Nickelodeon Plans October Launch for ‘The Splat!,’ a Block of Classic 90s Programs

"Hey Arnold!" Steve Viksten
Nickelodeon

Nickelodeon is about to give kiddie viewers something new in the form of something old: favorite shows from the 1990s.

The Viacom-owned outlet has plans to launch “The Splat!,” a programming block featuring series from the network’s heyday, starting in October, according to a person familiar with the situation.

The exact series slated to get the spotlight and the times they might be shown could not be learned, but Nickelodeon has no shortage of programs that have become cultural touchstones to teens and pre-teens who have likely moved on from the network. Past ’90s series include everything from “Rocko’s Modern Life,” which debuted in 1993, to “Salute Your Shorts” (1991) to “The Secret World of Alex Mack” (1994). And that short list doesn’t include mega-hits like “Rugrats” (1991).

The programming maneuver comes as many kids’ programmers are scrambling to stem significant ratings losses that have resulted from many of TV’s youngest viewers migrating to streaming-video, mobile tablets and smartphones and subscription-on-demand services offered by Netflix and Amazon.

A website touting the advent of “Splat!” has launched at http://www.thesplat.com, and YouTube now offers a page devoted to “The Splat” as well, with minimal offerings. The page is festooned with characters from programs like “Ren & Stimpy” and “Hey Arnold!” A Twitter feed, @thesplat, is also up and running. The social-media efforts were reported previously by BuzzFeed, among other outlets.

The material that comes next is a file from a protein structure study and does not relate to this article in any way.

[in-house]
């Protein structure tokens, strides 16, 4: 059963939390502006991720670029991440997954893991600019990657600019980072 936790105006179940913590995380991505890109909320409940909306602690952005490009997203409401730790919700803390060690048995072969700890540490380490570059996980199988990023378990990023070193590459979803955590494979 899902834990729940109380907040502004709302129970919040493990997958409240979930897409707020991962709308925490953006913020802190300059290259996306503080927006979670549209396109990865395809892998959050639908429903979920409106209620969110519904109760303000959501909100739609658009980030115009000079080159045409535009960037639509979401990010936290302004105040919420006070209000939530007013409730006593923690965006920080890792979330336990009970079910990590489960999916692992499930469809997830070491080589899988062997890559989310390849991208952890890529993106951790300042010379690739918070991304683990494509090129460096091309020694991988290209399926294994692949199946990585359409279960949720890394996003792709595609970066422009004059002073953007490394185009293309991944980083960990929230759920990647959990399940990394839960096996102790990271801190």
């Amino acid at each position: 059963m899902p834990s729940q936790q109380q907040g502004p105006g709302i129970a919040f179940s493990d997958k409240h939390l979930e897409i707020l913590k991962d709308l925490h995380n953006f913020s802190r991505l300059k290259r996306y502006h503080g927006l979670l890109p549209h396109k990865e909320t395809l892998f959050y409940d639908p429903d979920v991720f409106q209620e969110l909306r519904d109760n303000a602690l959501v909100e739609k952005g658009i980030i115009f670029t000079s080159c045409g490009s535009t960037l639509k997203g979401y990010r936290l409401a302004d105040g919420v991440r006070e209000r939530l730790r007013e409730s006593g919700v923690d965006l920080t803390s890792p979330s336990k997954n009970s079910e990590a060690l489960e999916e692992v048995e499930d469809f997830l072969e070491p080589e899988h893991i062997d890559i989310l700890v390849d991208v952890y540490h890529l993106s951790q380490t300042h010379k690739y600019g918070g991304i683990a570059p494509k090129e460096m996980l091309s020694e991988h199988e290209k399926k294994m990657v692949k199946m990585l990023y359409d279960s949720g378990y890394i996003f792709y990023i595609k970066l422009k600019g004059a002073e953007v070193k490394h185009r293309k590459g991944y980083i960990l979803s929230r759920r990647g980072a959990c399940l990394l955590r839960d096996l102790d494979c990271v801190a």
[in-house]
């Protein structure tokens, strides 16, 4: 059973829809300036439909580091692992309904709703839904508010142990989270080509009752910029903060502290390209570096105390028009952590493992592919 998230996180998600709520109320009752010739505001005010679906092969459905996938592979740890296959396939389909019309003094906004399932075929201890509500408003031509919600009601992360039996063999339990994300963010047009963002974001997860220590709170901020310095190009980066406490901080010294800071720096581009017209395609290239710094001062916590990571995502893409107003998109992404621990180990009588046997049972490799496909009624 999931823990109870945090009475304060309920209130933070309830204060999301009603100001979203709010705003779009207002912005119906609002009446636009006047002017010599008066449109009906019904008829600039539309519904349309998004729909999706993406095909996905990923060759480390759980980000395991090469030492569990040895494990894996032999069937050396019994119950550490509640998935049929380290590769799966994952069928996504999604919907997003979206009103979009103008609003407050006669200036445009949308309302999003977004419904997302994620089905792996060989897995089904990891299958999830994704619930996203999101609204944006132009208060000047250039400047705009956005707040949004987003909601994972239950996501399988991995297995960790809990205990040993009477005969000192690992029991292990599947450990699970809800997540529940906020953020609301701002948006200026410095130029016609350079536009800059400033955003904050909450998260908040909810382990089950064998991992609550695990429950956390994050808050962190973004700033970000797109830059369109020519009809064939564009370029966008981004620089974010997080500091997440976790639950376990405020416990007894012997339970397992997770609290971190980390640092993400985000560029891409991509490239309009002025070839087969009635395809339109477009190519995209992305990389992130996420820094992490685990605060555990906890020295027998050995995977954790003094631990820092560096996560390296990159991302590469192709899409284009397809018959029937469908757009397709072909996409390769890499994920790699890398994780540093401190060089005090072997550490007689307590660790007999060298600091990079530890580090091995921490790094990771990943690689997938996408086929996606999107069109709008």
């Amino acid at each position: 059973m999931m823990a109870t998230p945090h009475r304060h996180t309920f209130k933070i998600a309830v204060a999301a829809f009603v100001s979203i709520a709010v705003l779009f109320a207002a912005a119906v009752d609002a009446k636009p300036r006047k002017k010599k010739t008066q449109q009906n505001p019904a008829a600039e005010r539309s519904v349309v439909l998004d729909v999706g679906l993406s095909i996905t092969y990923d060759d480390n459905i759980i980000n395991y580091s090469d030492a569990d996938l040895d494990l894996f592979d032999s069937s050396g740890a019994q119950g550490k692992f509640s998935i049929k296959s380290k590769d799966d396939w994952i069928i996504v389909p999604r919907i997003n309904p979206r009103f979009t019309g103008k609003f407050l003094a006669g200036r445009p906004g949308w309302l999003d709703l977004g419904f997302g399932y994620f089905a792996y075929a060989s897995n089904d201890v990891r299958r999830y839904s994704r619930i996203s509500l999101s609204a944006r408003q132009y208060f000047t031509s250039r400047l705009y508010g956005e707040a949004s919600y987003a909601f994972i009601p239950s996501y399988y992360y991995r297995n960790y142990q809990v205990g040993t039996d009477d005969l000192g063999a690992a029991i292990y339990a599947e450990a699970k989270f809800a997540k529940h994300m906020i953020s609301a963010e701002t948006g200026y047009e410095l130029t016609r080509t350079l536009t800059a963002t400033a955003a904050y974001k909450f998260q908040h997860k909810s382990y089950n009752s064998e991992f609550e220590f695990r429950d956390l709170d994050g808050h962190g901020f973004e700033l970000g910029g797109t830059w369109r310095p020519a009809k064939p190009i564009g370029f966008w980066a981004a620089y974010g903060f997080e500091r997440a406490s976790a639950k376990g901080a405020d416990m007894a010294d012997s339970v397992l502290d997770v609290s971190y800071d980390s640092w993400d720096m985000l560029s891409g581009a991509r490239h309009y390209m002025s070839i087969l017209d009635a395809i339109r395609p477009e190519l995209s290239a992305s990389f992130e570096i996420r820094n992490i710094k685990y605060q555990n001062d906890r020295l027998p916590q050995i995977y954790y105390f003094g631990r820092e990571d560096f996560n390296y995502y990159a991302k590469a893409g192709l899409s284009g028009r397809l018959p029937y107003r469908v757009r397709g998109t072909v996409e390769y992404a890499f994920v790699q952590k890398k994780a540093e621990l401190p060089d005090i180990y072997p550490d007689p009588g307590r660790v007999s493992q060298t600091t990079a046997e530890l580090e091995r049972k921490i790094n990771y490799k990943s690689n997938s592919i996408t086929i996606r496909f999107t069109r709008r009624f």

The initiative is believed to be separate from another development effort by Nickelodeon that would revive some of its classic series with new original episodes and storylines that are buffed and polished for current audiences.

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  1. cometfire says:

    Remember when cartoon network and disney did this, and it failed horribly because the only reruns played were a select few of the exact same episodes that were heavily edited, even if there were 100’s of episodes from a series? If they don’t just rerun the exact same episodes over and over, and don’t edit episodes it so it’s more “appropriate for today’s kids, even though what they cut wasn’t anything bad at all.

  2. celrock says: